Cash rebates are price reductions for a particular product, which are given to the buyers as an incentive if the goods are purchased for cash, in big quantities or at a specific point of time. Rebates can be classified based on the conditions of the offer into seasonal (valid only for specific time), quantity (for large volume purchases), cash (incentive for advance payment), trade rebates (reward for partners, who take up additional functions) etc. (Landa, Malinowska , Lis, Adamski, and Bondaryk, 2009). If cash rebates are used in transactions, the supplier essentially charges the full price, however some of the money is reimbursed at a later stage if certain predefined conditions are fulfilled. The benefit of cash rebates for the supplier may be quite significant. The economies of scale due to larger quantities or early cash receipts allow more efficient business management, thus bringing additional profits to the company. Although cash rebates are a very common strategy, in some cases it is considered unethical. Thus, cash rebates from suppliers allow setting dumping prices, which force other competitors to fail. Moreover, selective agreements, which involve cash rebates, become the tool of unfair competition, thus damaging both competitors and final consumers, who bear the final cost of the monopolized market.
According to some estimates, approximately 40-60 percent of rebates are never redeemed (Montaldo). This fact is related both to the reluctance of consumers to claim their rebates and to the number of barriers on the way to obtaining cash. Moreover, the actual rebate value is often decreased by the cost of redemption. Thus, cash rebates represent pure profit for the manufacturers and grow extremely popular in the industries such as computer equipment. According to Business Week almost 1/3 of all the products in this industry are sold with some rebates, which however often stay unredeemed (Montaldo). High profitability of this scheme makes it an excellent tool to provide additional purchase incentives for the consumers without losing revenues. Therefore, it is highly advisable for electronic equipment producers to continue implement the rebates in order to derive additional profits.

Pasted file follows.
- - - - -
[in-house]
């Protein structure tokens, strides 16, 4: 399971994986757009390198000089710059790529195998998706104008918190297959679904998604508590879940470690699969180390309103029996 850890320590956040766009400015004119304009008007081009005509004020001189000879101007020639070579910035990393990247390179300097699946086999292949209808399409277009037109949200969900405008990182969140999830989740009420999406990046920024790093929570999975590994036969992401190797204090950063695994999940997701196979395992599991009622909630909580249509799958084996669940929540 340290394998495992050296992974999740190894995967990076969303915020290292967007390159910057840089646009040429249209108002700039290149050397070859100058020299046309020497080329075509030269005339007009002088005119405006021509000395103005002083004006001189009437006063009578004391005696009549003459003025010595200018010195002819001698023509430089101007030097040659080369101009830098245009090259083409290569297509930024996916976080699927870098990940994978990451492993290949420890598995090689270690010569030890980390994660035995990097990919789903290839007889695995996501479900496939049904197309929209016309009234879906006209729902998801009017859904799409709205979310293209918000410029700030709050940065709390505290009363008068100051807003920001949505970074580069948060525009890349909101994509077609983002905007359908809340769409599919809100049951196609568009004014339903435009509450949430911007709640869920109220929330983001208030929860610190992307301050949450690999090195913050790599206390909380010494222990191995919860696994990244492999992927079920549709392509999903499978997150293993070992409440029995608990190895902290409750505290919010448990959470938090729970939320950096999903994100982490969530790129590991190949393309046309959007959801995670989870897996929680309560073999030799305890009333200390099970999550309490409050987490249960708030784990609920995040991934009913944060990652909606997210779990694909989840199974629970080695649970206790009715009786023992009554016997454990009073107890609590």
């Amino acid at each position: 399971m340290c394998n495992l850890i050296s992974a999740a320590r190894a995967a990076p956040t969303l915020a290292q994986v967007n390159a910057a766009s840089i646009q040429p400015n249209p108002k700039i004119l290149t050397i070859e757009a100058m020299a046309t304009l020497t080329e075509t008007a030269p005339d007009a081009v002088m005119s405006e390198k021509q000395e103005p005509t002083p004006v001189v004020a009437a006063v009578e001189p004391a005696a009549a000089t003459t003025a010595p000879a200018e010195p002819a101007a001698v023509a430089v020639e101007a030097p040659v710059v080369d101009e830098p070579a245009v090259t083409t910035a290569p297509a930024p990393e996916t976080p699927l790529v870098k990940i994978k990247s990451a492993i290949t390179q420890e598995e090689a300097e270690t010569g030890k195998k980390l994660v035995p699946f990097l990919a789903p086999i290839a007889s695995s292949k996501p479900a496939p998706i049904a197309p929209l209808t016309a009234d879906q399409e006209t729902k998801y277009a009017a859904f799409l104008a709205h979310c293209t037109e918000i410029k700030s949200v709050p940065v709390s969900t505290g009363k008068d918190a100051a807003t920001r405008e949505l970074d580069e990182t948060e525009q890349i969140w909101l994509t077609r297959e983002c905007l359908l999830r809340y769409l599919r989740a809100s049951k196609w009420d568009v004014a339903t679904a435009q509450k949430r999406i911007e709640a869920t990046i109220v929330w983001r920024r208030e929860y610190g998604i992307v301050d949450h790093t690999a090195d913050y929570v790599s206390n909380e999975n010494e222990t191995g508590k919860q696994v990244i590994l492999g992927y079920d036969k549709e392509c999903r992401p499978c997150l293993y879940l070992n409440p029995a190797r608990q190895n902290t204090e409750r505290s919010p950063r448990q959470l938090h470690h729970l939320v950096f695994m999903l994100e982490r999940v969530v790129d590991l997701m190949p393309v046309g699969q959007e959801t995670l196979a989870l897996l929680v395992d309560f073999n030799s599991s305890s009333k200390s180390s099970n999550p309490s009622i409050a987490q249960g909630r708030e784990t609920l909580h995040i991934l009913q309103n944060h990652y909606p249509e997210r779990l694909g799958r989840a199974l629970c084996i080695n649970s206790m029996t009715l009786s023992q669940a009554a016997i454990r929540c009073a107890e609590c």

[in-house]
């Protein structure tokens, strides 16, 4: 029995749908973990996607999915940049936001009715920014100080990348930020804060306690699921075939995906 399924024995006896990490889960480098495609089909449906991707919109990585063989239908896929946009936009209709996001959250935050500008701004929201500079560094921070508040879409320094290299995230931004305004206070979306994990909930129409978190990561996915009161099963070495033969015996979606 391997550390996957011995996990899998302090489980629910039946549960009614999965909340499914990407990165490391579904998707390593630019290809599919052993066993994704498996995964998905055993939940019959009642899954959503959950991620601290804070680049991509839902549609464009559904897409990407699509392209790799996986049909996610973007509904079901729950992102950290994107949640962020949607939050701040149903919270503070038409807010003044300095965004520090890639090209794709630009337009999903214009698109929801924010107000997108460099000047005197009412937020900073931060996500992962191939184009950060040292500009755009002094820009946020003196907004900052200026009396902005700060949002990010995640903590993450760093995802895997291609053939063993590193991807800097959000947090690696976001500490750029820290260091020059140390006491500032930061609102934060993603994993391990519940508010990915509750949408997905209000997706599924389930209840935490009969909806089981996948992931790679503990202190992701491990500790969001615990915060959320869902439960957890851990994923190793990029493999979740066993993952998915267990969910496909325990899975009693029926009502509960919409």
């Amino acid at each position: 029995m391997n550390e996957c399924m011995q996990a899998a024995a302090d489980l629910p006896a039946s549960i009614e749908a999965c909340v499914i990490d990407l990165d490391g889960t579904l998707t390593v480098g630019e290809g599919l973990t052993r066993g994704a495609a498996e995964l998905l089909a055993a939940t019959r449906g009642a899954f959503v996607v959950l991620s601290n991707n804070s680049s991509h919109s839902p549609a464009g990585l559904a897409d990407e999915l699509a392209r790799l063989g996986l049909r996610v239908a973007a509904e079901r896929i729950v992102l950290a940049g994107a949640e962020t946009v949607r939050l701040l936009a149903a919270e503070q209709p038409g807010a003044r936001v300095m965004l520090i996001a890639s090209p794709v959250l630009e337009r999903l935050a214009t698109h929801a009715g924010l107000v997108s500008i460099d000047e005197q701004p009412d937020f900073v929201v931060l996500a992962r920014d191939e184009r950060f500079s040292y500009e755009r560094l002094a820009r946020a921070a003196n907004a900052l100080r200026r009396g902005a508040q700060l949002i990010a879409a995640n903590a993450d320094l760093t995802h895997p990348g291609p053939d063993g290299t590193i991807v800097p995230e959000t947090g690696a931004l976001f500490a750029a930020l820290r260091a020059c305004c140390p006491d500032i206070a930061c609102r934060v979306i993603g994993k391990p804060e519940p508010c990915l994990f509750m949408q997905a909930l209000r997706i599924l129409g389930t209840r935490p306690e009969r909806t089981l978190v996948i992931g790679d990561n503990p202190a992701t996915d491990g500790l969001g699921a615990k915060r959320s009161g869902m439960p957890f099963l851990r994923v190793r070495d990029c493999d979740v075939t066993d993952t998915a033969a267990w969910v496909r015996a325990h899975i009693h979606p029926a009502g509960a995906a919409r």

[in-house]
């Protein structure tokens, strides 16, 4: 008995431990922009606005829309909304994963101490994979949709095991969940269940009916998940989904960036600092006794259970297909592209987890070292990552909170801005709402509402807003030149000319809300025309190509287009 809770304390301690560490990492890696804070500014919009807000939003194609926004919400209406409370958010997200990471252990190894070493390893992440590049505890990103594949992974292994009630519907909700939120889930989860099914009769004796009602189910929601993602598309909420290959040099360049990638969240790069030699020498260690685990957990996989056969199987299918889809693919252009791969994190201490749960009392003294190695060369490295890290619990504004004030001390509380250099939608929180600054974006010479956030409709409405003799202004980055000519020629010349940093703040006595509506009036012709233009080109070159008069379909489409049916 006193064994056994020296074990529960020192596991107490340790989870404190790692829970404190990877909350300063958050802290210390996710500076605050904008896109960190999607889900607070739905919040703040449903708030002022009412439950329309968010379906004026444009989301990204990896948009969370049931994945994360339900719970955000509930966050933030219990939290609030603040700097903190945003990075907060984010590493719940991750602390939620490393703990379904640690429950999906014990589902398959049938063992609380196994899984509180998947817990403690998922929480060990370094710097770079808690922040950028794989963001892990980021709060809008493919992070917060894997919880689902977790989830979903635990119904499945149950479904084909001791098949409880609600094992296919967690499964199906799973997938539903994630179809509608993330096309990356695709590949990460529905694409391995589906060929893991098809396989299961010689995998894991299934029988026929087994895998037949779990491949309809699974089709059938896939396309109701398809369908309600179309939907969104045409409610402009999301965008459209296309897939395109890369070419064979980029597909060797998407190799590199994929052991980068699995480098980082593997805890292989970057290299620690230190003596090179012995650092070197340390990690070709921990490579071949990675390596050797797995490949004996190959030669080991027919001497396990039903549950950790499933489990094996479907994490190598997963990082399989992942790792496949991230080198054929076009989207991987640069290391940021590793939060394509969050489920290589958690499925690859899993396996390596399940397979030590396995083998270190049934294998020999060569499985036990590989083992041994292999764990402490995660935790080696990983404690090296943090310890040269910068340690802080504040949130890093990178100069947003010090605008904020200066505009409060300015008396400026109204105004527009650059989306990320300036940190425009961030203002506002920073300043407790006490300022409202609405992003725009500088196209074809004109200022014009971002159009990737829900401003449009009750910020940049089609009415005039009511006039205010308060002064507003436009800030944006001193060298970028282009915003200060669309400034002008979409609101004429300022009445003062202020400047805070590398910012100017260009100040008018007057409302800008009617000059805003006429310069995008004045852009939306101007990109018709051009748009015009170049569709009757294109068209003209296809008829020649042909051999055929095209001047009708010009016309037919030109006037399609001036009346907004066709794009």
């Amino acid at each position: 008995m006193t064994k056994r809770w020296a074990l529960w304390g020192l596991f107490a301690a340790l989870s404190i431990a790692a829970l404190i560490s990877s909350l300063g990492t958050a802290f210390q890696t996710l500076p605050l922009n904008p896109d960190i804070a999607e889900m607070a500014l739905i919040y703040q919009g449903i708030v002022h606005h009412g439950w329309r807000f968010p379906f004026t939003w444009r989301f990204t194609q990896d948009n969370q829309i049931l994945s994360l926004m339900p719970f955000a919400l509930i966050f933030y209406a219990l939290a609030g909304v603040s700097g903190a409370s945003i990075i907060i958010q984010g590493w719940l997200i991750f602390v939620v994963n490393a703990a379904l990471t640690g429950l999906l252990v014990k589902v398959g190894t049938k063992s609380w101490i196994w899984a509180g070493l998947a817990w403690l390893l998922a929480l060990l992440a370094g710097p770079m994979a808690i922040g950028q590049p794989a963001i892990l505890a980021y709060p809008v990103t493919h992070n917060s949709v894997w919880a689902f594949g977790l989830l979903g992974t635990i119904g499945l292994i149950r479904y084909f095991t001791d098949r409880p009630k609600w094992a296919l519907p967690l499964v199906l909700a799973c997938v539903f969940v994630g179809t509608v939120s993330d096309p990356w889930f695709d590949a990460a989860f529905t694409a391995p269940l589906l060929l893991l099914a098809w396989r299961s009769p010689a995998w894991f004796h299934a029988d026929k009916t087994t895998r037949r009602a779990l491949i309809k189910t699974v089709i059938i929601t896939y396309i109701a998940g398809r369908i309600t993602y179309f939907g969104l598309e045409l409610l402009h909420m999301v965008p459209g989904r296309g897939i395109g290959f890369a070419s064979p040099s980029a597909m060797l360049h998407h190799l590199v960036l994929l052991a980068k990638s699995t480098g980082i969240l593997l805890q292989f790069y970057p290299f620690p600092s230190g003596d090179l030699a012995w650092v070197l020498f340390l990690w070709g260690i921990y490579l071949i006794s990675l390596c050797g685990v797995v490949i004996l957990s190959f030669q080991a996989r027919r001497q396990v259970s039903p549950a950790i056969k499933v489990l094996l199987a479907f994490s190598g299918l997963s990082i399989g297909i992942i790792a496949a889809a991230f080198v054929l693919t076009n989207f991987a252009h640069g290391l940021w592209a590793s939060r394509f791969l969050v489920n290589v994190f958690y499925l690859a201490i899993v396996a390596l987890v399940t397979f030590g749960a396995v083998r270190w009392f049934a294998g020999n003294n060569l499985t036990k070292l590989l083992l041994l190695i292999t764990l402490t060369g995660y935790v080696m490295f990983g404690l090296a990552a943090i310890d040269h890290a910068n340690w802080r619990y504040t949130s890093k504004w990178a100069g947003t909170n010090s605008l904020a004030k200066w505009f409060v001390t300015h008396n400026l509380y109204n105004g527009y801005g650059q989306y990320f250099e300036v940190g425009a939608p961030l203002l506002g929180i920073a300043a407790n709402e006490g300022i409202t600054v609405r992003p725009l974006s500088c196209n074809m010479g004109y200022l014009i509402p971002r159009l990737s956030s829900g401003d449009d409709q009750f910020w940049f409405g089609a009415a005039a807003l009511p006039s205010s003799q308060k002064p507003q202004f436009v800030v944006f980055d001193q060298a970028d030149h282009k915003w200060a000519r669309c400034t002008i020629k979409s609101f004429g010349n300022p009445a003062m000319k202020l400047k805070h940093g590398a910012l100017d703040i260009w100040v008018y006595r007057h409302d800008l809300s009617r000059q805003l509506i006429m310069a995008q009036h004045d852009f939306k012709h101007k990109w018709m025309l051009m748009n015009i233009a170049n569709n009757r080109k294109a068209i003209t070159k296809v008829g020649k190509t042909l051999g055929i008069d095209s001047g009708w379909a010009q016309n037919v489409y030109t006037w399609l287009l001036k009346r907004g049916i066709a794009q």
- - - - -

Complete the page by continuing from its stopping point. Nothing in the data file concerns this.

Landa, K. , Malinowska , K. , Lis, J. , Adamski, J. , & Bondaryk, K. (2009). Pricing. prices
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Montaldo, D. L. (n.d.). Taking control of rebates just say no to not getting your rebate check.
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